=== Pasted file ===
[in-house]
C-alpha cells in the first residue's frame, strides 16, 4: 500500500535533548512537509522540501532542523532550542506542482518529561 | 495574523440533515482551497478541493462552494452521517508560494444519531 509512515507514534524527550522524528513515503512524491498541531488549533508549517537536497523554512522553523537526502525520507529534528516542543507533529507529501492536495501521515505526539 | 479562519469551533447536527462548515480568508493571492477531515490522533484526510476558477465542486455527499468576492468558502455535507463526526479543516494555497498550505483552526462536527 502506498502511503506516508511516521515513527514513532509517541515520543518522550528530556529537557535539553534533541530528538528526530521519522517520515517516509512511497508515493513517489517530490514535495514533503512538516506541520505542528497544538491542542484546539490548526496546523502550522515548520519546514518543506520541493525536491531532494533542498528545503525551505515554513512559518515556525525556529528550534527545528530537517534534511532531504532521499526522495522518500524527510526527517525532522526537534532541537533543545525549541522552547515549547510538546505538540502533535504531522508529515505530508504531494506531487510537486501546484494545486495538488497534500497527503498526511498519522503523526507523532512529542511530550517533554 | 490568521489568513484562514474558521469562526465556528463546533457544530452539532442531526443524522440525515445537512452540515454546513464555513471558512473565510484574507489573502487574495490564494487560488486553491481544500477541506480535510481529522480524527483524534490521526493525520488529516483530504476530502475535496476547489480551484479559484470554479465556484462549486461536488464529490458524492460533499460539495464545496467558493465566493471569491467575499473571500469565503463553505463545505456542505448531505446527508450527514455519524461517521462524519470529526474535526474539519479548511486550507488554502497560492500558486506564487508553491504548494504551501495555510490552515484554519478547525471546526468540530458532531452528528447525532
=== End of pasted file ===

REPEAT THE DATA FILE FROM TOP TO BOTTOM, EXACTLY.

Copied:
[in-house]
C-alpha cells in the first residue's frame, strides 16, 4: 500500500535533548512537509522540501532542523532550542506542482518529561 | 495574523440533515482551497478541493462552494452521517508560494444519531 509512515507514534524527550522524528513515503512524491498541531488549533508549517537536497523554512522553523537526502525520507529534528516542543507533529507529501492536495501521515505526539 | 479562519469551533447536527462548515480568508493571492477531515490522533484526510476558477465542486455527499468576492468558502455535507463526526479543516494555497498550505483552526462536527 502506498502511503506516508511516521515513527514513532509517541515520543518522550528530556529537557535539553534533541530528538528526530521519522517520515517516509512511497508515493513517489517530490514535495514533503512538516506541520505542528497544538491542542484546539490548526496546523502550522515548520519546514518543506520541493525536491531532494533542498528545503525551505515554513512559518515556525525556529528550534527545528530537517534534511532531504532521499526522495522518500524527510526527517525532522526537534532541537533543545525549541522552547515549547510538546505538540502533535504531522508529515505530508504531494506531487510537486501546484494545486495538488497534500497527503498526511498519522503523526507523532512529542511530550517533554 | 490568521489568513484562514474558521469562526465556528463546533457544530452539532442531526443524522440525515445537512452540515454546513464555513471558512473565510484574507489573502487574495490564494487560488486553491481544500477541506480535510481529522480524527483524534490521526493525520488529516483530504476530502475535496476547489480551484479559484470554479465556484462549486461536488464529490458524492460533499460539495464545496467558493465566493471569491467575499473571500469565503463553505463545505456542505448531505446527508450527514455519524461517521462524519470529526474535526474539519479548511486550507488554502497560492500558486506564487508553491504548494504551501495555510490552515484554519478547525471546526468540530458532531452528528447525532